Review: 'Boulevard: A Hollywood Story' Sheds Light on the Musical that Never Was

by Roger Walker-Dack

EDGE Media Network Contributor

Saturday October 9, 2021

'Boulevard: A Hollywood Story'
'Boulevard: A Hollywood Story'  (Source:Outfest)

Over the past few years, Emmy Award-winning producer and director J Jeffrey Schwarz has carved out quite a niche, creating excellent documentaries about queer icons. So far he has told us the stories of Vito Russo, Tab Hunter, Jack Wrangler, Allen Carr, and the fabulous Divine.

However, his latest documentary, "Boulevard: A Hollywood Story," has a slight twist, as it's about a specific story in the life of one of Hollywood's biggest film stars, Gloria Swanson, who is still adored by the gay community. Plus, it has an unexpected queer love story that makes for compelling viewing.

In 1950 Dickson Hughes and Richard Stapley, two young songwriters who were also romantic partners, approached Swanson with a new musical they had written just for her. The 50+-year-old star, still basking in the reception of "Sunset Boulevard," had been champing at the bit as offers of film roles had simply dried up.

So, she persuaded the couple to change their plans and write a musical based on "Sunset Boulevard," allowing for her to recreate Norma Desmond. Art, however, started to mirror art, with Ms. Swanson falling in love with the young (gay) Stapley, exactly as her Norma Desmond had been infatuated with young "Joe Gillis" in the film.

Although Schwarz had vaguely known about the existence of the musical, most of what we now see on screen seems to unfold in front of him as he digs deeper. He has some wonderful archival footage of Swanson singing some of the songs, plus an interview with Hughes, and also an interview he manages to film with Stapley. It all adds up to a riveting story that will shock and delight even the most knowledgeable Hollywood aficionado.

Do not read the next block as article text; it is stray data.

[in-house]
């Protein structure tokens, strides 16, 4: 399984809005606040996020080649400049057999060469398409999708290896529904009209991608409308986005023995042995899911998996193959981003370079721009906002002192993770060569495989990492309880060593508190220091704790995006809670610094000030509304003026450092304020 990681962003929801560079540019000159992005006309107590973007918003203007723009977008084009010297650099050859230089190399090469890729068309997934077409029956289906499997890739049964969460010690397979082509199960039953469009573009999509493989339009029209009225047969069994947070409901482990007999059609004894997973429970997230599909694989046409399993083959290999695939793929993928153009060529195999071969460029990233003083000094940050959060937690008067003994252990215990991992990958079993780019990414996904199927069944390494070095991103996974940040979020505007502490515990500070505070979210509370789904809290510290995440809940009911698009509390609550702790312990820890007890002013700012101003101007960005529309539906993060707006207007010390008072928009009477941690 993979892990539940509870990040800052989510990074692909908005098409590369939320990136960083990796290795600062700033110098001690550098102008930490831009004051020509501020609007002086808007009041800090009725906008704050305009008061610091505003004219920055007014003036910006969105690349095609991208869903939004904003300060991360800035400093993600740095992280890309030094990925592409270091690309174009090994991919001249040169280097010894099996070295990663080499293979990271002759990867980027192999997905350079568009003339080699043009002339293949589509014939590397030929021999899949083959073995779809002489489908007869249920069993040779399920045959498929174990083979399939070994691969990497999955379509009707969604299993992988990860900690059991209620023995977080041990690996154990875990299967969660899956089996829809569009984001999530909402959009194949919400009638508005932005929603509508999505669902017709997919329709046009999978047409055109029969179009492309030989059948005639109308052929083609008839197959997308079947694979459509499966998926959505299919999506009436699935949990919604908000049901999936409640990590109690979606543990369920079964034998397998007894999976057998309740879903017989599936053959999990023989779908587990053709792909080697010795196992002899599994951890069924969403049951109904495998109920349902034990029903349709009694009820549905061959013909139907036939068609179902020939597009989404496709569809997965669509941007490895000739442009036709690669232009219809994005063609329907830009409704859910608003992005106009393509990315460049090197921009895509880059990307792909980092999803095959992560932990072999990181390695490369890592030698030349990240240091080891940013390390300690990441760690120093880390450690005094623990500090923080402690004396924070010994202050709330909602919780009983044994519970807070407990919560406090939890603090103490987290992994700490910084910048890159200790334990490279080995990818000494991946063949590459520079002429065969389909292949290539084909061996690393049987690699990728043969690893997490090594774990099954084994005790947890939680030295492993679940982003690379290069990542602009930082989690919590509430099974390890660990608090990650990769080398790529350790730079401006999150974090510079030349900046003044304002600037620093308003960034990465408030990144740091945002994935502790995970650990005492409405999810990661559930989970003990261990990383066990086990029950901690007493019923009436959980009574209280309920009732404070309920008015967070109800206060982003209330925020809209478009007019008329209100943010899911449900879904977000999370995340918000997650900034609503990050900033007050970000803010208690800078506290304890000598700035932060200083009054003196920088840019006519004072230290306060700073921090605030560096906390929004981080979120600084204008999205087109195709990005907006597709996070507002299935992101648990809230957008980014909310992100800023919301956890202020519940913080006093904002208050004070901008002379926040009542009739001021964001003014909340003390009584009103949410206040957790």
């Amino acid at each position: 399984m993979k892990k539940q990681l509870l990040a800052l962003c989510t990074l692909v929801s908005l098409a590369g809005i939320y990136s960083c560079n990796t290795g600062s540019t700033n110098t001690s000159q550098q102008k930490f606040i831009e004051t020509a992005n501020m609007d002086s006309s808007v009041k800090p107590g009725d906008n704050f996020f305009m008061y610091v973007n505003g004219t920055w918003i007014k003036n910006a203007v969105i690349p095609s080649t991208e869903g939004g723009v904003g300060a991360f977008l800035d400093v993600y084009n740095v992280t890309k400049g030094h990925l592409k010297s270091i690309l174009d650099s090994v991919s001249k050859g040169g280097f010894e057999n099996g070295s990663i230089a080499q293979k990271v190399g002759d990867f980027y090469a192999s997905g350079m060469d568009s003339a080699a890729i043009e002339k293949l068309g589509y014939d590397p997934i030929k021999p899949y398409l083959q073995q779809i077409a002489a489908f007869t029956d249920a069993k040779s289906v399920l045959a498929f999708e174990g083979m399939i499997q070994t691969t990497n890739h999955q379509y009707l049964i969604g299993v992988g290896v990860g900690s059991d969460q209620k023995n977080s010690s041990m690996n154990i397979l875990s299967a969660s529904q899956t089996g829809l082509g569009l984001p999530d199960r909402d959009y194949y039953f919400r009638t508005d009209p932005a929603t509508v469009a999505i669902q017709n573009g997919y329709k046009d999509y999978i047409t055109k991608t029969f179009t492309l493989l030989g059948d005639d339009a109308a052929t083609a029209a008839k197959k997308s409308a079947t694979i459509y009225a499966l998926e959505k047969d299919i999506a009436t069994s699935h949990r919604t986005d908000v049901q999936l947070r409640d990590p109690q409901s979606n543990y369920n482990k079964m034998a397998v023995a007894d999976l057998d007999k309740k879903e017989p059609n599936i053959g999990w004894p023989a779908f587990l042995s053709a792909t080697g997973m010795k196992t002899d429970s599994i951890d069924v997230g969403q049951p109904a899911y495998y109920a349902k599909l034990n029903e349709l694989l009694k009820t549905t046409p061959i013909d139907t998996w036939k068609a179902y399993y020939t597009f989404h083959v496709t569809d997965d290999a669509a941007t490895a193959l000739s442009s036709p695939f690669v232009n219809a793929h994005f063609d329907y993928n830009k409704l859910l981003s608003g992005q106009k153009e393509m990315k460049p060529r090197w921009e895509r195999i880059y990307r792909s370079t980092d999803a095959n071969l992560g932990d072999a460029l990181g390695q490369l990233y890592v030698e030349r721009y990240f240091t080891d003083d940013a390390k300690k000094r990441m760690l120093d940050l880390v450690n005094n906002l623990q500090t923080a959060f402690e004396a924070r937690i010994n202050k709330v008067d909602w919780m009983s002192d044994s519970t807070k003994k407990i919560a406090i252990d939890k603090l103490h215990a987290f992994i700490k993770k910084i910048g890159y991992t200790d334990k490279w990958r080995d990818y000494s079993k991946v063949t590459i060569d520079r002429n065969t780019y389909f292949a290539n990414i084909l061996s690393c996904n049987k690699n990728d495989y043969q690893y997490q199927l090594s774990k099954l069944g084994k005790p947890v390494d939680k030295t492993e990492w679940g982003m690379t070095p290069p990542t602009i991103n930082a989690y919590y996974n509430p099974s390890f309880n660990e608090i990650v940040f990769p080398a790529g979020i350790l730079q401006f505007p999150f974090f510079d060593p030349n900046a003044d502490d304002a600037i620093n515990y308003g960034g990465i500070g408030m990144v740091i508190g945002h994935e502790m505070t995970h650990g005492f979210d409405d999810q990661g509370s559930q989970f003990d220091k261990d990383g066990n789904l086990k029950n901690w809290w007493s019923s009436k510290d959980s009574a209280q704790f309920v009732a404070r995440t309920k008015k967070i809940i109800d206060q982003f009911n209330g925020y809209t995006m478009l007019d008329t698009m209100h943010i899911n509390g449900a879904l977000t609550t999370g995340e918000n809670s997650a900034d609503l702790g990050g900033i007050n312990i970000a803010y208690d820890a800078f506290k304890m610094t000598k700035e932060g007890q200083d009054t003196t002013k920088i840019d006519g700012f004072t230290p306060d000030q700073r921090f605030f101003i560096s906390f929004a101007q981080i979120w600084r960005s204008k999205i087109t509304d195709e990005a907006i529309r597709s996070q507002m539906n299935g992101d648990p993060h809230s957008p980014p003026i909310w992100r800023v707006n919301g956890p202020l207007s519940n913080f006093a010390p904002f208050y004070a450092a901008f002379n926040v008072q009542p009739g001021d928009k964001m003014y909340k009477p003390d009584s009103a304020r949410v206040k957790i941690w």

Without wishing to give away too many spoilers, the musical did get finished, and Ms. Swanson and the "boys" took it to New York to find financial backers.

Fast forward: Swanson, fed up with offers of film roles which were just pale imitations of Norma Desmond, rarely worked again. Ten years after her death in 1983, Andrew LLoyd-Webber introduced to the world his "Sunset Boulevard" musical, which, in 1995, won seven Tony Awards. He and others have failed to remake the musical because Paramount has refused them the rights, just like they did to Swanson way back then.

Another surprise concerns Stapley, who, after he split up with Hughes, returned to his native England. Now with a new name, he carved out a successful film career as a poor man's Clark Gable!

Hughes, meanwhile, recycled the songs into a cabaret act, titled "Swansn on Sunset," which also related the story of the failed project.

Schwarz's fascinating tale, told with genuine affection, is (in Norma Desmond's own words) for "all those wonderful people out there in the dark." And we thank him for shedding some lightl.

"Boulevard: A Hollywood Story" screens at OUTshine Fort Lauderdale and Seattle Queer Film Festival

Roger Walker-Dack, a passionate cinephile, is a freelance writer, critic and broadcaster and the author/editor of three blogs. He divides his time between Miami Beach and Provincetown.